I have heard a good deal about worry and anxiety in the past few years. In my previous job, I worked as a hospital chaplain. Yes, I would pray with anyone who asked. But, I would also listen. As I listened, I heard about a whole lot of worry, anxiety and concern. And, rightfully so! Anxiety about upcoming treatment, worry about finances, awkward anticipation about losses of various kinds. But I would also hear about depression, anger, and self-pity. I’d hear about these painful emotions mixing and crashing around inside of people, and oftentimes, I would be helpless to do anything about it, except listen.

In personal life today, I have concerns. Sure, I have thoughts that sometimes preoccupy my mind. I can live in yesterday for too long of a time. I sometimes look forward to tomorrow—or next week or next month with some fear and anxiety. But what is the overarching message of this reading? What does Jesus tell us in this paragraph from the Gospel of Matthew?

He talks about the beauty and the vastness of God’s creation. He tells us to lift our heads and look around. Doesn’t God take care of the birds of the air and the beasts of the field? Yes, stuff happens. Life happens—and then some, at times. But if God takes care of the birds and the beasts, think about us. Think about you and me. Do you think for one minute that God would forget about you? Or, that God would forget about me?

In preparing this sermon, I found this wonderful article online. A Lutheran pastor, the Rev. Dr. Janet Hunt says this about this section of Matthew: “Somehow, sometimes, God does use the really terrible things that do happen to many of us to remind us of what is worth worrying about and what isn’t.  Only in Jesus’ words today?  Nothing is worth worrying about, not even the worst tragedies and struggles that are ours, for it is all in God’s hands.  The big things, absolutely. And the small ones, too.”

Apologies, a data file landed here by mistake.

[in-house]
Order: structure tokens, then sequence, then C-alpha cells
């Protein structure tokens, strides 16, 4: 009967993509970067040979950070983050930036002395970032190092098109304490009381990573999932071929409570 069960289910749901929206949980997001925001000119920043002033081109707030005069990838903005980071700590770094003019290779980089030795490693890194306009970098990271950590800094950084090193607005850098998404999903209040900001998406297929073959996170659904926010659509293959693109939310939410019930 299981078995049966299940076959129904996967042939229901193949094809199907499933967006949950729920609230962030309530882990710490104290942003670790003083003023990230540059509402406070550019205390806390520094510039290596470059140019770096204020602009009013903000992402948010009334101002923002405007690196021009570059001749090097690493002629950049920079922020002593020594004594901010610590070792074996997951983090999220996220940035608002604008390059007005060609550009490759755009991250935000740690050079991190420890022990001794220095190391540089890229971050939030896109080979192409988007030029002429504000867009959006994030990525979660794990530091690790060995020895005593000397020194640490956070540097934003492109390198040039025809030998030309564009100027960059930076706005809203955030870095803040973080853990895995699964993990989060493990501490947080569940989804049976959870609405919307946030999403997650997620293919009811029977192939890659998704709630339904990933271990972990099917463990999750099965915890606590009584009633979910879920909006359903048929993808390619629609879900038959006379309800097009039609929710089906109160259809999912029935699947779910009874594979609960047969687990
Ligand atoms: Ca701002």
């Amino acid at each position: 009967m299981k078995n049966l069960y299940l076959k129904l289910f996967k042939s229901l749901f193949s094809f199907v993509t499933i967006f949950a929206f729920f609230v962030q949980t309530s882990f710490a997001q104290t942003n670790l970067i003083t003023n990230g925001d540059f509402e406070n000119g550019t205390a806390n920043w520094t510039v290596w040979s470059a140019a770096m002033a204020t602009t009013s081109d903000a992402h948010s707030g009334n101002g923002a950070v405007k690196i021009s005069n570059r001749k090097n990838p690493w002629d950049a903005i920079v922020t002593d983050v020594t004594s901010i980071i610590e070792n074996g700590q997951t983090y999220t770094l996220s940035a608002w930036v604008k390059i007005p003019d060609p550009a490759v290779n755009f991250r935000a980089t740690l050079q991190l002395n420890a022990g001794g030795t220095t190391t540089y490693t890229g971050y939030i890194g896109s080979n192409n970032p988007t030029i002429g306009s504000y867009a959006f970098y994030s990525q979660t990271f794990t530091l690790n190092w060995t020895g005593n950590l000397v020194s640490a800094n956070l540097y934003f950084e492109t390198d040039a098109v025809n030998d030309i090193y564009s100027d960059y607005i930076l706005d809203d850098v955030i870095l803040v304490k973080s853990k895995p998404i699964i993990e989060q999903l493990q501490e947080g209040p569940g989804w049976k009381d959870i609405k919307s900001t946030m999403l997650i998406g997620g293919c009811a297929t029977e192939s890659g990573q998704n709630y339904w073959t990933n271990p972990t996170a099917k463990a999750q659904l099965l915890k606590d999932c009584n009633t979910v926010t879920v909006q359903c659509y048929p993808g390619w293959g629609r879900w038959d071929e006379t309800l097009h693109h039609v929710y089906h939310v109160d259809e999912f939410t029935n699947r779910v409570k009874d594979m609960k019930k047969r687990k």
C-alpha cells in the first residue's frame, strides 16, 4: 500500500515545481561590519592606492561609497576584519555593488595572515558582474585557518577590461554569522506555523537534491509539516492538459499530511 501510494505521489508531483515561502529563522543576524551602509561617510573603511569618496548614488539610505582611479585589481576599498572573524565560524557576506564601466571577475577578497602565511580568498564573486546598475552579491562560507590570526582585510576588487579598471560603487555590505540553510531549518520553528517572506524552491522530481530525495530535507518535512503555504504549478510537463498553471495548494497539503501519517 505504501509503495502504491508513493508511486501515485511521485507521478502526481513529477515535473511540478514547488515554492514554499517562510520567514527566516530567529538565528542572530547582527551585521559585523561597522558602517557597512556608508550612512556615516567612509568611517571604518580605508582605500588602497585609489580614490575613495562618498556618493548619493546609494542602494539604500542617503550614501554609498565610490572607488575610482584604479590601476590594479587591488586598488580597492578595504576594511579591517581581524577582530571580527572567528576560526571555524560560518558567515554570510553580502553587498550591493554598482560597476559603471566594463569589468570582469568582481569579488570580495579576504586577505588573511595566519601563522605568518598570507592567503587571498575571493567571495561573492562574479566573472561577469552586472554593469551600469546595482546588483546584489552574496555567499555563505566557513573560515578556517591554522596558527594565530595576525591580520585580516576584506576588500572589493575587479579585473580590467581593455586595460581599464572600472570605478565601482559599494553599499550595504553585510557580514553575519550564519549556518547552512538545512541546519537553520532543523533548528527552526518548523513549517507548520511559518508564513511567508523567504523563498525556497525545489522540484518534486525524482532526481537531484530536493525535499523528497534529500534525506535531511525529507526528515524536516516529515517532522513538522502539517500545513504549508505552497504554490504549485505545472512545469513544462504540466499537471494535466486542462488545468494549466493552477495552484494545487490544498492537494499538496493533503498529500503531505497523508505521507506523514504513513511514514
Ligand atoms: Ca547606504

I think some of you might have heard these little sayings: “It’s hard by the yard, but it’s a cinch by the inch.” And, “How do you eat an elephant? One bite at a time.” Anything can seem overwhelming, if we look at the whole huge thing at once. Sure, life does have challenges. And then some! However, Jesus’ words are really wise: “34 So do not worry about tomorrow; it will have enough worries of its own.” In other words, one day at a time. “Don’t worry about tomorrow!” Those aren’t my words—they’re the words of Jesus!

Some of you might be saying, “That’s all very well, to say those words. Words are pretty, but do they have any action? Do they have any lasting effect on me, on you? How does it work? In real life?” What does worry and concern do to me? To you? In real life?

One way to deal with worry and concern is to practice a breath prayer. A breath prayer has two parts: first, a name of God that fits the prayer and the second a short request for help in dealing with the problem. For example, “God, help me feel okay at the dentist.” We can say God’s name while breathing in, and the request is said while breathing out. Breath prayers can work for little worries, and big concerns, too.

Jesus says these one-day-at-a-time words from Matthew 6 to each of us, today. We can take these words home with us, today. These words urge us to let go of our worry.

Jesus offers us an amazing gift. The possibility of God’s presence, through the challenges of life. God being with us, protecting us from that worry and anxiety. Shielding us from anything that would rob our lives of peace and joy.

Praise God! God continues to help us deal with worry and anxiety, no matter how big our concerns are, or how little. Whenever and wherever they might pop up.

It seems there is nothing greater for us to be thankful for. Gratitude? You bet! Grateful to God for God’s love, protection and tender care. Here, and hereafter.

We can all say amen to that. Alleluia, amen!

@chaplaineliza

Suggestion: visit me at my daily blog for 2015: matterofprayer: A Year of Everyday Prayers. and my other blog,  A Year of Being Kind .  Thanks!